[Frontiers in Bioscience S2, 1145-1154, June 1, 2010]

The Effect of anesthesia on body temperature control

Rainer Lenhardt

Department of Anesthesiology & Perioperative Medicine, University of Louisville, Louisville, KY

TABLE OF CONTENTS

1. Abstract
2. Introduction
2. Introduction
2.1. History
3. Normal thermoregulation
3.1. Autonomic thermoregulatory defenses
3.1.1. Sweating and vasodilatation
3.1.2. Vasoconstriction
3.1.3. Shivering
3.2. Characteristics of autonomic thermoregulatory defense mechanisms
4. Anesthesia and thermoregulation
4.1. General anesthesia
4.1.1. Heat balance during general anesthesia
4.2. Neuraxial anesthesia
4.2.1. Heat balance during regional anesthesia
4.3. Consequences of inadvertent hypothermia during anesthesia
4.4. Avoiding hypothermia during anesthesia
4.5. Anesthesia and fever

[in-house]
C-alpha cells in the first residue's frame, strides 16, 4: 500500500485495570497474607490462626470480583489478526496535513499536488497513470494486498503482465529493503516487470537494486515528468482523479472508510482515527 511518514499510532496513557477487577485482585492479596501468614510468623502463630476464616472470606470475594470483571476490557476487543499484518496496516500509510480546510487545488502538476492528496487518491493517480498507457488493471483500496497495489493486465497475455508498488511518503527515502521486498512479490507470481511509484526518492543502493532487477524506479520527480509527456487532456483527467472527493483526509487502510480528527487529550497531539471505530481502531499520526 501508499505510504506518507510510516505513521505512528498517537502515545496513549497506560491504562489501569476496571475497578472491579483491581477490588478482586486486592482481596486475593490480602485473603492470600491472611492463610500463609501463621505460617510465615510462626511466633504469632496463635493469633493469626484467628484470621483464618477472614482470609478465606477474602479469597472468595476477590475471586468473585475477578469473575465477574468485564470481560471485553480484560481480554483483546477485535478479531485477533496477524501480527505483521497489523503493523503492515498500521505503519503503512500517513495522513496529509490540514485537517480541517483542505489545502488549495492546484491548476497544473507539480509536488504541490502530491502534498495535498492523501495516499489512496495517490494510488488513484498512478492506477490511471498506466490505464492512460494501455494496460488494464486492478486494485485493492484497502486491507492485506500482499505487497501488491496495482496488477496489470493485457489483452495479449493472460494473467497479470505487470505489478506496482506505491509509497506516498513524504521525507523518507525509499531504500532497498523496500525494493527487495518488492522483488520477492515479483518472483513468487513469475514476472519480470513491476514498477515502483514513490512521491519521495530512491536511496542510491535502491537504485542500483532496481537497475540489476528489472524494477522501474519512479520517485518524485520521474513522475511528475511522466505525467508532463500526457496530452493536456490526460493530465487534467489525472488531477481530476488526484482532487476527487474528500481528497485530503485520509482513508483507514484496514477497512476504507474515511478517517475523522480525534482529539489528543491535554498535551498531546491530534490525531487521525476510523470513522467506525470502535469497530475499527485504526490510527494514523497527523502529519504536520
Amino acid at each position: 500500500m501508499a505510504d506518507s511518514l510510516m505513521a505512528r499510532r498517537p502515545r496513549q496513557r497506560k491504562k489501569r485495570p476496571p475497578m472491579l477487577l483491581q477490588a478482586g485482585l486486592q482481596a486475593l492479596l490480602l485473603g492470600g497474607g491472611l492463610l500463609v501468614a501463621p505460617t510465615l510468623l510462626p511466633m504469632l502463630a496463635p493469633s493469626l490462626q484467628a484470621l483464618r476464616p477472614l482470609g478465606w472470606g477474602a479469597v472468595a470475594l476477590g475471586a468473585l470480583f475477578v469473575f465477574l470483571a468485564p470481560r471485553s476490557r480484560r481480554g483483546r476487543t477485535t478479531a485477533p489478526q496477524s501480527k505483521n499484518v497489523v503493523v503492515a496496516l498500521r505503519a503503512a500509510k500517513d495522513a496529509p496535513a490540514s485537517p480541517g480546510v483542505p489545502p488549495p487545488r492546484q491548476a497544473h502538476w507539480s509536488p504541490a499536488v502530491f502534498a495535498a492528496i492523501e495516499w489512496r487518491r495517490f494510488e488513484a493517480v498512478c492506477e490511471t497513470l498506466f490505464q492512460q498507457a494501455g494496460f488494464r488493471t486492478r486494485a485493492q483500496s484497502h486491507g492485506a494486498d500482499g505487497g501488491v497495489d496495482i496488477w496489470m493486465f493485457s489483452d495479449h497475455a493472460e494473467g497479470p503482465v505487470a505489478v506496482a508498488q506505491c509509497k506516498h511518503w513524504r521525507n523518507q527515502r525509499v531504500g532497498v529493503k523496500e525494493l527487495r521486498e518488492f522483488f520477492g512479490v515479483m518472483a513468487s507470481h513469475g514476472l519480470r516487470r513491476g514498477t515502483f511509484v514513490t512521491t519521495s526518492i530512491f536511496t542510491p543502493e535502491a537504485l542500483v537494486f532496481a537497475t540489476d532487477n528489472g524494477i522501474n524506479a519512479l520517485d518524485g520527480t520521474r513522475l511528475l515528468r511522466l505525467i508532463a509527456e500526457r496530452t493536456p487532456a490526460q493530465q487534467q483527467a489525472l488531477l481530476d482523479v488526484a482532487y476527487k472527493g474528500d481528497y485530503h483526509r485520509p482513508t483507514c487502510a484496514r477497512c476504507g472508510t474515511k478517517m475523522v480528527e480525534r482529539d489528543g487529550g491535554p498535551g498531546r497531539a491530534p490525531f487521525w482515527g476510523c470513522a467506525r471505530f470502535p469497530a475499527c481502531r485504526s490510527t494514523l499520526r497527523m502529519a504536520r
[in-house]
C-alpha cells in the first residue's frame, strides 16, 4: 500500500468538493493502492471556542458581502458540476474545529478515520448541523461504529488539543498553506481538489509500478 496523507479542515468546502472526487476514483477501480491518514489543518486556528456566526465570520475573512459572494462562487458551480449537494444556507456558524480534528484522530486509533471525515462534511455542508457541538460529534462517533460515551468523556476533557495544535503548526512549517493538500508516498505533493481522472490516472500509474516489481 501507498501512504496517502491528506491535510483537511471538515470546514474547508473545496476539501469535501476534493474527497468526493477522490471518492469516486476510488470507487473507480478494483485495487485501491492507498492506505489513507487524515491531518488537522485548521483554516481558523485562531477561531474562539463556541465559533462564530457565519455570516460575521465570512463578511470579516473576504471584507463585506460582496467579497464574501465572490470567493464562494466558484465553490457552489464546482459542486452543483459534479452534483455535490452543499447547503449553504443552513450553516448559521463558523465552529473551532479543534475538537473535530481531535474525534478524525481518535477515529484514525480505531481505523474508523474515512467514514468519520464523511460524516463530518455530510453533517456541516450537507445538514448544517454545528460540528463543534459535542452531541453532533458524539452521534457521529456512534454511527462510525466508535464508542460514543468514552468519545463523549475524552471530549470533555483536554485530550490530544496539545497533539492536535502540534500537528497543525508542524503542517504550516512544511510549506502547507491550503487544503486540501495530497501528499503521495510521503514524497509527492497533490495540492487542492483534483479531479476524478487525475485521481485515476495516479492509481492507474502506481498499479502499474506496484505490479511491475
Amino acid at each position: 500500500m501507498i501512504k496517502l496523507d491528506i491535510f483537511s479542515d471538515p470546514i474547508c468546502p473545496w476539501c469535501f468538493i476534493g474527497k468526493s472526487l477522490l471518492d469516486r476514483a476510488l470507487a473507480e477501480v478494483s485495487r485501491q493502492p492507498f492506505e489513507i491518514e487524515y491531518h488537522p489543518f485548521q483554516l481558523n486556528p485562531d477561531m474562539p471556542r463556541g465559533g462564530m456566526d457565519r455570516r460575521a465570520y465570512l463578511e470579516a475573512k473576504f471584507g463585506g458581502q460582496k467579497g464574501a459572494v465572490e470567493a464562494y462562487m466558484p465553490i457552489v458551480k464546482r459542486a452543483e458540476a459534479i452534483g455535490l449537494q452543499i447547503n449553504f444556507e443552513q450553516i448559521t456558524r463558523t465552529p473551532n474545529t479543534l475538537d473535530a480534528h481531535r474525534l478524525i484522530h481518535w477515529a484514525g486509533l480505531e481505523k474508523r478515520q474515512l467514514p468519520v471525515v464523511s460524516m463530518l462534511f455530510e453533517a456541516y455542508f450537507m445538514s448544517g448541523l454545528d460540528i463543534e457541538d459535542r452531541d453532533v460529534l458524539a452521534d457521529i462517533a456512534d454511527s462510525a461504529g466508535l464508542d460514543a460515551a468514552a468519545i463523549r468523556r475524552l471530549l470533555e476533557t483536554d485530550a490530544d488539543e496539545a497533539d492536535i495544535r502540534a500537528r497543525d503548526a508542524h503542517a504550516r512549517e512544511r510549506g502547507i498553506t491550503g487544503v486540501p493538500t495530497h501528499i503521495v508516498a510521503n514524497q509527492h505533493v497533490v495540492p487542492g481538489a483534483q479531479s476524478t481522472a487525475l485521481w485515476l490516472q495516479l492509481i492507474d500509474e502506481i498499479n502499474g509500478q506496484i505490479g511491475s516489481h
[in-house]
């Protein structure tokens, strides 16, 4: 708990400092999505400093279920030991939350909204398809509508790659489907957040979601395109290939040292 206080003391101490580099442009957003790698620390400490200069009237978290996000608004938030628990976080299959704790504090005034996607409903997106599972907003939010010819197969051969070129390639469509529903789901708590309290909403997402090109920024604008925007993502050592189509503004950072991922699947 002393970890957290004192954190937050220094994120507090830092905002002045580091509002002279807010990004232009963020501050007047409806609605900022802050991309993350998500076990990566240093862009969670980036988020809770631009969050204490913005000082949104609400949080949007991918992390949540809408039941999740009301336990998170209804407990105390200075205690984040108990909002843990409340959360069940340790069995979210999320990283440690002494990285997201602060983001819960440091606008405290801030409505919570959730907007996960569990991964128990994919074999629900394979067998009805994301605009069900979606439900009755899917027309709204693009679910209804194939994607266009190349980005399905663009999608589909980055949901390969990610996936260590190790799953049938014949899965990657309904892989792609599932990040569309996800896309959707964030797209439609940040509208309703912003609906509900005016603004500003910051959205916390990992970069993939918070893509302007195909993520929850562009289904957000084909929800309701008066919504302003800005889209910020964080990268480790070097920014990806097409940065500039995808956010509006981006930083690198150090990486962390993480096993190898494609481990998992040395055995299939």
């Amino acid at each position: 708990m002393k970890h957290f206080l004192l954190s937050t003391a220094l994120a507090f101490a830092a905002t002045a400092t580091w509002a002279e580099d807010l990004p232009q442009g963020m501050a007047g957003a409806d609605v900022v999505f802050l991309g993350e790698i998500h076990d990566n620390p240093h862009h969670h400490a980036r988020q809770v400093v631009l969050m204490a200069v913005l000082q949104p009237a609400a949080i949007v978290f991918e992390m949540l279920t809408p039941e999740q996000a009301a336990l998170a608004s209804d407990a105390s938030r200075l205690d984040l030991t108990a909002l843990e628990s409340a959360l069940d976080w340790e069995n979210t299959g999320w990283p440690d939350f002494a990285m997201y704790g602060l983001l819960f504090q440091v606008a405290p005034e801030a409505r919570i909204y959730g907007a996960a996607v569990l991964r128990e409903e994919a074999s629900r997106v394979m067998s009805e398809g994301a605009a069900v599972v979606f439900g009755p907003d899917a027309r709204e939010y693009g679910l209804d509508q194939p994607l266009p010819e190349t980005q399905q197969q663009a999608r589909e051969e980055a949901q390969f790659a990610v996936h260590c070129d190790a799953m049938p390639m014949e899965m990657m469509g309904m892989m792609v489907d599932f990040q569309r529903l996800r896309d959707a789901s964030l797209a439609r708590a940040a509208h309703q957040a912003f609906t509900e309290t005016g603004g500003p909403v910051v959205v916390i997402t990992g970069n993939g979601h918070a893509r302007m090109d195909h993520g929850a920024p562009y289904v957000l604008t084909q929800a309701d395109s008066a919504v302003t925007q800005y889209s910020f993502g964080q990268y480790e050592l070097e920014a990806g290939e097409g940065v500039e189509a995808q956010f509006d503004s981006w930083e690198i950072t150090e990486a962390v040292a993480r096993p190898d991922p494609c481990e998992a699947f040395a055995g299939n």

4.5.1. Causes of perioperative fever
4.5.2. Intraoperative fever
4.5.3. Postoperative fever
5. References

1. ABSTRACT

The human thermoregulatory system usually maintains core body temperature near 37 degrees C. This homeostasis is accomplished by thermoregulatory defense mechanisms such as vasoconstriction and shivering or sweating and vasodilatation. Thermoregulation is impaired during general anesthesia. Suppression of thermoregulatory defense mechanisms during general anesthesia is dose dependant and mostly results in perioperative hypothermia. Several adverse effects of hypothermia have been identified, including an increase in postoperative wound infection, perioperative coagulopathy and an increase of postoperative morbid cardiac events. Perioperative hypothermia can be avoided by warming patients actively during general anesthesia. Fever is a controlled increase of core body temperature. Various causes of perioperative fever are given. Fever is usually attenuated by general anesthesia. Typically, patients develop a fever of greater magnitude in the postoperative phase. Postoperative fever is fairly common. The incidence of fever varies with type and duration of surgery, patient's age, surgical site and preoperative inflammation.